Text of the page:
Churches reaching out in Russia/Georgia conflict

By August 15, 2008

Russia (MNN) — The Russia/Georgia conflict continues to fester, threatening relationships that go beyond the region. Europe, China and the United States are already getting involved. However, the rhetoric may be causing even more damage.

Russia's foreign minister declared Thursday that the world "can forget about" Georgia's territorial integrity. Russia has targeted military infrastructure and equipment — including radars and patrol boats at a Black Sea naval base and oil hub.

The White House, meanwhile, says it would ignore the comment. "Our position on Georgia's territorial integrity is not going to change no matter what anybody says," White House press secretary Dana Perino said Thursday. "And so I would consider that to be bluster from the foreign minister of Russia. We will ignore it."

As the saber rattling continues, thousands of people are suffering. Slavic Gospel Association says evangelical churches in the region are ready to help.

SGA's Joel Griffith has been in contact with pastors in North Ossetia. They're reporting, "The hostilities between the Georgian and Russian armies have already resulted in several thousand civilians being killed and an estimated 100,000 people having lost their homes. Refugee families from South Ossetia have flooded north across the Russian border."

The refugees are going into the southern Russian regions of Kabardino-Balkaria, Rostov, Stavropol, and Krasnodar. Griffith says, "In all of these regions, we have SGA-sponsored church planters and partner UECB (Union of Evangelical Christians Baptists) churches."

According to Griffith, these churches are being proactive. "All of the UECB churches in North Ossetia are sending people to visit the suffering injured in the area hospitals. They are trying to help the refugees with food and clothing. And you can be sure that they are seizing every opportunity to share the Gospel with them."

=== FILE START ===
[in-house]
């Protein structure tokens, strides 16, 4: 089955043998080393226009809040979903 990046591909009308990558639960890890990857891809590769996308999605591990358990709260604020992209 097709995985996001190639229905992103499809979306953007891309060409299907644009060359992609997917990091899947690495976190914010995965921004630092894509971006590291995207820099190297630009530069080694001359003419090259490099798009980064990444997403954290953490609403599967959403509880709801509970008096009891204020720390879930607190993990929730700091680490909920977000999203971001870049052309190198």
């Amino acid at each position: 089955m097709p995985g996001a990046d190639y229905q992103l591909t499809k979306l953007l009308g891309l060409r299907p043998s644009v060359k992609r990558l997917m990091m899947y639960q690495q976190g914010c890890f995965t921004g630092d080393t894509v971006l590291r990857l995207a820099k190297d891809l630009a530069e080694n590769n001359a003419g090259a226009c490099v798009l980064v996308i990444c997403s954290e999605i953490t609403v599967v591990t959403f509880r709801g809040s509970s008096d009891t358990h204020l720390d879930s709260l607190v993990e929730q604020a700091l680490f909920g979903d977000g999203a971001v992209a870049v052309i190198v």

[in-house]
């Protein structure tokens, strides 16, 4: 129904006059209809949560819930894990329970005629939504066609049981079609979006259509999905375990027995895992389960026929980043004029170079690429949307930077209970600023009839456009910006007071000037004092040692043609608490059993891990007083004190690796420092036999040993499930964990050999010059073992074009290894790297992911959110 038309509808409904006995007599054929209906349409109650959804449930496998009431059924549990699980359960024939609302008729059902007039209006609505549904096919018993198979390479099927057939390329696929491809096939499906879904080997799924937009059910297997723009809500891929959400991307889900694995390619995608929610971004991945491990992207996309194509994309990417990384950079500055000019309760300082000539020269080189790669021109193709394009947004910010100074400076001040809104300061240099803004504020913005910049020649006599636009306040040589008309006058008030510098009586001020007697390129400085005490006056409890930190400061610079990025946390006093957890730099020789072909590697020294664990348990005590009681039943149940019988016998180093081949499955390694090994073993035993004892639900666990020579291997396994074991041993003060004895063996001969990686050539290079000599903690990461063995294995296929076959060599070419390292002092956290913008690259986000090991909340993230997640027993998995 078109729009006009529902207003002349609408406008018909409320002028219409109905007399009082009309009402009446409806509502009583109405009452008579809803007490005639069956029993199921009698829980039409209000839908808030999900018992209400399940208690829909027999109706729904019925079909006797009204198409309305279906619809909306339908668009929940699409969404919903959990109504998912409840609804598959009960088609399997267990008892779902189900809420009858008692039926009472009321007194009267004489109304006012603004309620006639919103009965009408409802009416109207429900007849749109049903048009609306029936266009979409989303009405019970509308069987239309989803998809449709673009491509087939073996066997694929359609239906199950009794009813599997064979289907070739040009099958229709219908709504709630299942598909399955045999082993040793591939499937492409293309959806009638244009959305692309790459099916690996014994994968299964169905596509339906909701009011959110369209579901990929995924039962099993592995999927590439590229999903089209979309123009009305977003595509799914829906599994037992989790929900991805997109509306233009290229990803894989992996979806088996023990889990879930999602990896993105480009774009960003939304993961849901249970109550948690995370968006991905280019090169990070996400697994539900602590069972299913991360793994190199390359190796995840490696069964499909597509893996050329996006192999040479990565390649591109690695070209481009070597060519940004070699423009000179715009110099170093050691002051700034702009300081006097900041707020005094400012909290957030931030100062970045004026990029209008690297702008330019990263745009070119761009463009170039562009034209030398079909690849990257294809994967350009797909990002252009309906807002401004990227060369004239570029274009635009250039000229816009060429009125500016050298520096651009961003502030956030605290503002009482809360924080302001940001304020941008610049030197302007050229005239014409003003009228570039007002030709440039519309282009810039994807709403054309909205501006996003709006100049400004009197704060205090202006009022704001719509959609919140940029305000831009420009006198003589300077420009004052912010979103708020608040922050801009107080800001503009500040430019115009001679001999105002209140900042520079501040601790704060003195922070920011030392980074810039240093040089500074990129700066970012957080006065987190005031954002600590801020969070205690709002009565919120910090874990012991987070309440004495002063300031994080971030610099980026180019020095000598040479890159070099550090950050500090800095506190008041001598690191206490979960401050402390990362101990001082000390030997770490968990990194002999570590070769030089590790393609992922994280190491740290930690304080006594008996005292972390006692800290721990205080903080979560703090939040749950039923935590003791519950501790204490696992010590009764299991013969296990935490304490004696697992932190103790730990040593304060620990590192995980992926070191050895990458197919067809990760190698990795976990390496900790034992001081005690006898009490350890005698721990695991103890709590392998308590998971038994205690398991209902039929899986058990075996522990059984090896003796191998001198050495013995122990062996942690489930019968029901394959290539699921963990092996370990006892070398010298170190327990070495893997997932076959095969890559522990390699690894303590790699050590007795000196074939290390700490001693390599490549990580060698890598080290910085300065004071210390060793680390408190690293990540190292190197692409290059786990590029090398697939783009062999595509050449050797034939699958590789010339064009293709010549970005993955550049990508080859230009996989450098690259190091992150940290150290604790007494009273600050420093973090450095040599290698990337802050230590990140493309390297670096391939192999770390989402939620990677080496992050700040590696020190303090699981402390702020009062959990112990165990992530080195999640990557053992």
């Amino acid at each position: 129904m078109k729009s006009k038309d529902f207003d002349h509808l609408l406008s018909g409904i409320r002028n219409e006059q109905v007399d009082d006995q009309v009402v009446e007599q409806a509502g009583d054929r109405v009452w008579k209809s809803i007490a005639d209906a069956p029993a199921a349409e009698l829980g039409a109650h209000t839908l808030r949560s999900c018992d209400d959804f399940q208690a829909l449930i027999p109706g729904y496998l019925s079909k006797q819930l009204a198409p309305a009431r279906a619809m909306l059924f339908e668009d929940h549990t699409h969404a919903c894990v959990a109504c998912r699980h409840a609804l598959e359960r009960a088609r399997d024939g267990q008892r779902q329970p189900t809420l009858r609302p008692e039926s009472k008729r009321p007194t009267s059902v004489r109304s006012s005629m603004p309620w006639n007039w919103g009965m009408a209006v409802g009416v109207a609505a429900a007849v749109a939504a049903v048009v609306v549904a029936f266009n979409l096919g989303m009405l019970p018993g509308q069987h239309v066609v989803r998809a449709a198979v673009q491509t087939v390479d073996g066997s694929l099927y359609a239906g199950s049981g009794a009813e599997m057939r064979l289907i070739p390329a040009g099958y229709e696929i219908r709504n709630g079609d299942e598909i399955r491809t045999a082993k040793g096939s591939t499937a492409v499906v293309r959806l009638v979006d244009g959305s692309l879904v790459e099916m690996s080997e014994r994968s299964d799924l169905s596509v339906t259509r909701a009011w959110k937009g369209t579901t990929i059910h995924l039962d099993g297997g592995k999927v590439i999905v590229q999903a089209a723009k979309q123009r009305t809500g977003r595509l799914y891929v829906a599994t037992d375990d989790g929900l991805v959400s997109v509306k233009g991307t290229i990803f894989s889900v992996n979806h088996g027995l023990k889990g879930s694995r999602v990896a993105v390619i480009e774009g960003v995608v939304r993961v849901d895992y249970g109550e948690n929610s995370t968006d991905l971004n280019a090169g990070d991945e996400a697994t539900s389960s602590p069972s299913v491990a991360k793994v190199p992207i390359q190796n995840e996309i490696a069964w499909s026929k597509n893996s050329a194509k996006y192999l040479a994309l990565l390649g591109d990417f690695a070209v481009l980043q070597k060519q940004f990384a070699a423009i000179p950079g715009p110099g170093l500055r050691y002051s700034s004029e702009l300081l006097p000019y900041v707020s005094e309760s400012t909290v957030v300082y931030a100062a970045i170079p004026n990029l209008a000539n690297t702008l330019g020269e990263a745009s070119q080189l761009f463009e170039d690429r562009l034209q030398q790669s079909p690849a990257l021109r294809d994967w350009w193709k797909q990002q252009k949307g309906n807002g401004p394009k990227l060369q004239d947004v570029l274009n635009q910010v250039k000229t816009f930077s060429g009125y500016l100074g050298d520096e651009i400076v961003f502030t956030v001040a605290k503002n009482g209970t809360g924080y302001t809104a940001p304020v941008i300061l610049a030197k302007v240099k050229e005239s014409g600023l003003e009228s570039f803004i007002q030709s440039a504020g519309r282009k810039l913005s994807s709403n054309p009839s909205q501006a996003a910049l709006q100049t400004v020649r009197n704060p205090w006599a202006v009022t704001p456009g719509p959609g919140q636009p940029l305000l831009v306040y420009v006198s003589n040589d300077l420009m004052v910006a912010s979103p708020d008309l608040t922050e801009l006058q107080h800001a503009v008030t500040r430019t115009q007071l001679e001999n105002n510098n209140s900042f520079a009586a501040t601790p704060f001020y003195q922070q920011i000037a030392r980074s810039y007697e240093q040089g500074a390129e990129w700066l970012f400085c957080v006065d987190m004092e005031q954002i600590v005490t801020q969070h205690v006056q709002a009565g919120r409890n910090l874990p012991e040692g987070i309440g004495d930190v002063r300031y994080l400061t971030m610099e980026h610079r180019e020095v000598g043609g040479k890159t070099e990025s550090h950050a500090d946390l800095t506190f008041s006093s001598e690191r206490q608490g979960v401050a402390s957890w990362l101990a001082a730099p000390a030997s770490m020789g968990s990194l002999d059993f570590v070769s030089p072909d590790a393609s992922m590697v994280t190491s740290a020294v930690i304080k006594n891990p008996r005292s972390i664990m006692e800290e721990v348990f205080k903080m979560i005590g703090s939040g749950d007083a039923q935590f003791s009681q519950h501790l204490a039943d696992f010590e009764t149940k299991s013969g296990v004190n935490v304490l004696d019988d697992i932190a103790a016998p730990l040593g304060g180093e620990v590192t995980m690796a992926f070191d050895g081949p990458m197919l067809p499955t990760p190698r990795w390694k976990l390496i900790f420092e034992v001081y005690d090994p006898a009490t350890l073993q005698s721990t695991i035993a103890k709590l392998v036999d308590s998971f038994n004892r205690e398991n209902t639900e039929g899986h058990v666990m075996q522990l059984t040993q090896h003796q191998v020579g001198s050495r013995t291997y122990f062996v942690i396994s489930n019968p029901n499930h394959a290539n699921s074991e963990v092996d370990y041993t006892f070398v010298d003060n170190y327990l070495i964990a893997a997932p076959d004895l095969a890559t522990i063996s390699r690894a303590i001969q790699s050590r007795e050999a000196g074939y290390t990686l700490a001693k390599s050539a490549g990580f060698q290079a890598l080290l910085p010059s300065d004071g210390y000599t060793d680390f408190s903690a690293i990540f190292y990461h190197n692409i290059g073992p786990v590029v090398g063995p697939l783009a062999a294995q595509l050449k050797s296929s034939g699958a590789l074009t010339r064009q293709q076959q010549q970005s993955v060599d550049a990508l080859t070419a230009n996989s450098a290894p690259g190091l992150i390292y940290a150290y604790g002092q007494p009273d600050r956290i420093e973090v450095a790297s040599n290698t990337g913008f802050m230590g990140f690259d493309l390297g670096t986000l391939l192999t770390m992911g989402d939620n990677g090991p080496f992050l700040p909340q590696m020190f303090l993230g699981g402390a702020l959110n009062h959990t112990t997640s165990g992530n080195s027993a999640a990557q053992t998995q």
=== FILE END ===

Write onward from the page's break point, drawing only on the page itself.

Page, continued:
He says the churches say the refugees are coming in with heartbreaking stories. "They've been talking about bombings, people crushed by tanks, and others being burned alive." Many of them are coming from the city of Tskhinvali (skin-vuh-lee), where reportedly not one house is still standing.

Temporary shelters have been set up in government buildings, but many of the families of Beslan — people who are well acquainted with grief — have taken refugees into their homes. However, Griffith says, "They provide all of the food and necessities that these displaced people need. A great deal of help is needed, especially for the purchase of food and everything for children, baby foods, and hygiene items."

That's where you can help. SGA is raising money to equip the local church to provide for the needs of refugees. The funding provided, however, will do more than help physically. "We're also able to give Christians literature — Russian language Bibles, especially some literature that's specifically targeted to grieving families."

SGA is asking for prayer in this crisis situation, in addition to financial contributions to help the churches with their relief efforts. Click here to give financially.

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